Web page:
Dr Maria Giannacopoulos
Wednesday 18 October 2023
Mary Graham’s turn of phrase, ‘they got a country for free’ cuts right to the heart of the indebted nature of Australia’s colonial sovereignty and encapsulates the underlying criminality structuring ‘Australia’ and its economy. When land, subterranean earth and water are rendered freely available for use without payment, compensation or accountability to Aboriginal peoples, then this limitless accumulation of debt makes possible the very existence and economic standing of contemporary Australia. During the 2007 Global Financial Crisis, considered the worst since the Great Depression, when Australia was busy looking beyond itself to see sovereign debt and austerity, Tony Birch offered a sobering and urgent challenge to Australia: for sovereignty to become a viable concept for discussion among the wider non-Indigenous communities it must take responsibility for its colonial debts.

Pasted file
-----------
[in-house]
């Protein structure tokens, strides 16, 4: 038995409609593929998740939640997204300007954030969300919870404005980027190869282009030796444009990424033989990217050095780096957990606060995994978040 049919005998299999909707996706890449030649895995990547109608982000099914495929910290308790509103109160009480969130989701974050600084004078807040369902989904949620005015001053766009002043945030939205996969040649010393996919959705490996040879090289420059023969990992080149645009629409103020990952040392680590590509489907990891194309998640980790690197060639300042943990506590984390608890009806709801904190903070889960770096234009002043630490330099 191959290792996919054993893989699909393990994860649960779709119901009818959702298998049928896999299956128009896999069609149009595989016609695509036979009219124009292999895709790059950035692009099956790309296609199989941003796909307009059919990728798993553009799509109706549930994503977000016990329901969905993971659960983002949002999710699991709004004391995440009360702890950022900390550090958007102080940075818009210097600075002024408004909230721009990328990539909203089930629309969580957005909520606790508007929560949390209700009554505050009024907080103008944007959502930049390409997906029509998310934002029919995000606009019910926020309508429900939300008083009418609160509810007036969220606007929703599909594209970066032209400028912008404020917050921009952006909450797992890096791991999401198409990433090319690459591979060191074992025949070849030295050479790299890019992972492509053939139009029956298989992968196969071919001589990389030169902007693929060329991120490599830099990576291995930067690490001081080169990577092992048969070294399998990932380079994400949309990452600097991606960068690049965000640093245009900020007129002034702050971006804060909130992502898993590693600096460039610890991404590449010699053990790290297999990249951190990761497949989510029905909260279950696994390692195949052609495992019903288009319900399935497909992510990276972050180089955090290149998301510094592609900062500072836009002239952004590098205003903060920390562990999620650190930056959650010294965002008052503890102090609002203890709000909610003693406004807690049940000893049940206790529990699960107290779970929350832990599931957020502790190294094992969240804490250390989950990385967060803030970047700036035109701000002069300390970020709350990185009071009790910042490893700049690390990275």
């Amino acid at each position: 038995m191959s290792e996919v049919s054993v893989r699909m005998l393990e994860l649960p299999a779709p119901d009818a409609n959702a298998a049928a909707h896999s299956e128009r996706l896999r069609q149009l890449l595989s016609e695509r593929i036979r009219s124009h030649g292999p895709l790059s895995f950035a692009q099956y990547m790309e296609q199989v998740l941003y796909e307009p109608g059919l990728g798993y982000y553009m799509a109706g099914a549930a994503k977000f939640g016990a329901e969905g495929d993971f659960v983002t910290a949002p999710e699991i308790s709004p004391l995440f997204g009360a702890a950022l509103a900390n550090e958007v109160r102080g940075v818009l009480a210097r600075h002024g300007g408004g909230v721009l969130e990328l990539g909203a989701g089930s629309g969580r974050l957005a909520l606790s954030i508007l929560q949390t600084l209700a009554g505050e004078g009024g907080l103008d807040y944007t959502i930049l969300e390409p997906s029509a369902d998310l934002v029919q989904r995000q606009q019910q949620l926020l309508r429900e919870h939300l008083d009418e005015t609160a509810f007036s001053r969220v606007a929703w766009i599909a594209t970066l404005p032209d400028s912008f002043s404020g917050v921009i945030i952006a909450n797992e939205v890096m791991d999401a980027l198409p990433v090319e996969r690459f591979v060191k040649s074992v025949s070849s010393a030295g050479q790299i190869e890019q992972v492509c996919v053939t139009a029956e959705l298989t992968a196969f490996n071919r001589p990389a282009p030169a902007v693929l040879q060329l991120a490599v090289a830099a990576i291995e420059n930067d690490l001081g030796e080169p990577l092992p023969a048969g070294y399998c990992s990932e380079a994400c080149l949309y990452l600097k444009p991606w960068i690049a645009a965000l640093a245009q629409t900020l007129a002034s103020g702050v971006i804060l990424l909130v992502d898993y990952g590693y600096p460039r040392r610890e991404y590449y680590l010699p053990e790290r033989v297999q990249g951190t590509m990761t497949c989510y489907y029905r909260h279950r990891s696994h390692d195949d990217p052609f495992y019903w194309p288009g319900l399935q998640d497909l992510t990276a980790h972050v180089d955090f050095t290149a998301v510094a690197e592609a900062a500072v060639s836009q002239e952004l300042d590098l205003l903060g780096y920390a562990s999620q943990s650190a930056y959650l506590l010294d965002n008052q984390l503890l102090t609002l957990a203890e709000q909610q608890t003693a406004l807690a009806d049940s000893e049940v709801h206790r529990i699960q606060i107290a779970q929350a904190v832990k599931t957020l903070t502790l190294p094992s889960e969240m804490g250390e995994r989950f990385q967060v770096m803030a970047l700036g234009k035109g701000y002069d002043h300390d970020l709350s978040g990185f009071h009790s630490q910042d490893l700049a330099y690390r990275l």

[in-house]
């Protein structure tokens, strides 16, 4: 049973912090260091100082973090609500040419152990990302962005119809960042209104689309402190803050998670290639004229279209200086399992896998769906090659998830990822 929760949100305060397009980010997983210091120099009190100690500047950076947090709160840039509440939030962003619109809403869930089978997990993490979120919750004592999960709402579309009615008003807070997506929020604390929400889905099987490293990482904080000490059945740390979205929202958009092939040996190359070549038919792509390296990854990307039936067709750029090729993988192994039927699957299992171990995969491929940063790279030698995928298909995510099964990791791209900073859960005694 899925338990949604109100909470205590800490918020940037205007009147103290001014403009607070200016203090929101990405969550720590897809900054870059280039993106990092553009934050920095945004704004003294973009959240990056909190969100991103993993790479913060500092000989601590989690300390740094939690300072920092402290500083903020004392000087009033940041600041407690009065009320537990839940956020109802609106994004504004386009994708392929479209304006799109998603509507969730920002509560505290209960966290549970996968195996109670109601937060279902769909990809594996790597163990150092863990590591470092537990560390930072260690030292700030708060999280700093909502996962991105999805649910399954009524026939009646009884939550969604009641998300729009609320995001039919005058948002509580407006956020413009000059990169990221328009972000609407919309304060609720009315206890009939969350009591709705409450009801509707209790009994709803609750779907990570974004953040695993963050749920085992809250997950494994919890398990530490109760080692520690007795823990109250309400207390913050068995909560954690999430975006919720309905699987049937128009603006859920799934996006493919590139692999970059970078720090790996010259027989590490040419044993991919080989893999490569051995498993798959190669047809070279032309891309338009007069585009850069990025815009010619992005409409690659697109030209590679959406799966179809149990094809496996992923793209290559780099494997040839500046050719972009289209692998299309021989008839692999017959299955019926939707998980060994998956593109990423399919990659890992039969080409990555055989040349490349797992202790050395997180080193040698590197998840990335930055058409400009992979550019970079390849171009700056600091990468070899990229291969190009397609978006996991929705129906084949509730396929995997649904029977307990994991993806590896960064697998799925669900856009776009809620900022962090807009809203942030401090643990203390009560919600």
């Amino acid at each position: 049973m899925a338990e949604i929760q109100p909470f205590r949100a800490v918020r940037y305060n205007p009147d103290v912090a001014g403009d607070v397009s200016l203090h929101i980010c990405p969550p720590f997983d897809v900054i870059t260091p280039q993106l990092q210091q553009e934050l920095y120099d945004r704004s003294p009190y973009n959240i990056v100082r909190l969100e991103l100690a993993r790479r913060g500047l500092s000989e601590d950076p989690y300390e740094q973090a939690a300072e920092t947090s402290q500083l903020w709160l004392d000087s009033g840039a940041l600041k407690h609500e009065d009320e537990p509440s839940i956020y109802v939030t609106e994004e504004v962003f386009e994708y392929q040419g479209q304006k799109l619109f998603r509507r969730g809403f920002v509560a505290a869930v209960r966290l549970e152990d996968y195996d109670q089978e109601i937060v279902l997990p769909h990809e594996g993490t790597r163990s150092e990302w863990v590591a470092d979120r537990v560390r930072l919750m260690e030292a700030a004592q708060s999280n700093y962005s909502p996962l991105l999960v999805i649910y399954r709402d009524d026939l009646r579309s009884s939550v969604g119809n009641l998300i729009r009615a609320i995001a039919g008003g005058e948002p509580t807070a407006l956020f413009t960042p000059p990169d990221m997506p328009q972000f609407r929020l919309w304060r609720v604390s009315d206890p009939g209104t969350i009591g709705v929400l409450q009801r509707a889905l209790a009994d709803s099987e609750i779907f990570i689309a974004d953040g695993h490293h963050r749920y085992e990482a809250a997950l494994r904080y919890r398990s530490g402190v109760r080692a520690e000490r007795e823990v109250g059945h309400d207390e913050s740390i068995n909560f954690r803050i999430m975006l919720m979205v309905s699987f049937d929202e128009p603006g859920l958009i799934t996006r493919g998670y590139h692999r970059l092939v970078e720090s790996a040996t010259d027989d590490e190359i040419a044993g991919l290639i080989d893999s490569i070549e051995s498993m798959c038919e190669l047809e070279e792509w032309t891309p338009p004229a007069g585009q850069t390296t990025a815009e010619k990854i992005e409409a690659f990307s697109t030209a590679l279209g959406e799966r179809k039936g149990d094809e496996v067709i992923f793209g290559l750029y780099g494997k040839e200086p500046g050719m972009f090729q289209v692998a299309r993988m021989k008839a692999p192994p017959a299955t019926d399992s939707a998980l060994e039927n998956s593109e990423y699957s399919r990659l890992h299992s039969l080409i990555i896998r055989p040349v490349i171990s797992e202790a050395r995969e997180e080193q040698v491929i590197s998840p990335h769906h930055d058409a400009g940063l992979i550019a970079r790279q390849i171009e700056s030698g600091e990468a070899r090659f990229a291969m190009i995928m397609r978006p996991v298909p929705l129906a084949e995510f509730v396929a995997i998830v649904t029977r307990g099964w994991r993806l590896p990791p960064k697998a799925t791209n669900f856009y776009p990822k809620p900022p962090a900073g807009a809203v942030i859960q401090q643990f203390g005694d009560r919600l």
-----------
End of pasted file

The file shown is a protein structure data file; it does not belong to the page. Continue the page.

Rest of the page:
A country taken for free, the denial of responsibility for that theft and the unpaid debts it has accrued generates the colonial debtscape. Against this backdrop, Dr Maria Giannacopoulos examines the role of colonial law in seeking to displace treaty through reform. In 2023, as Australia pushes urgent calls for treaty aside and moves rapidly towards a referendum to alter but ultimately reaffirm a colonial legal system, the conversation on the role of colonial debt, its continual and ongoing accrual and the brutality of ongoing austerity in the settler colony is yet to take place.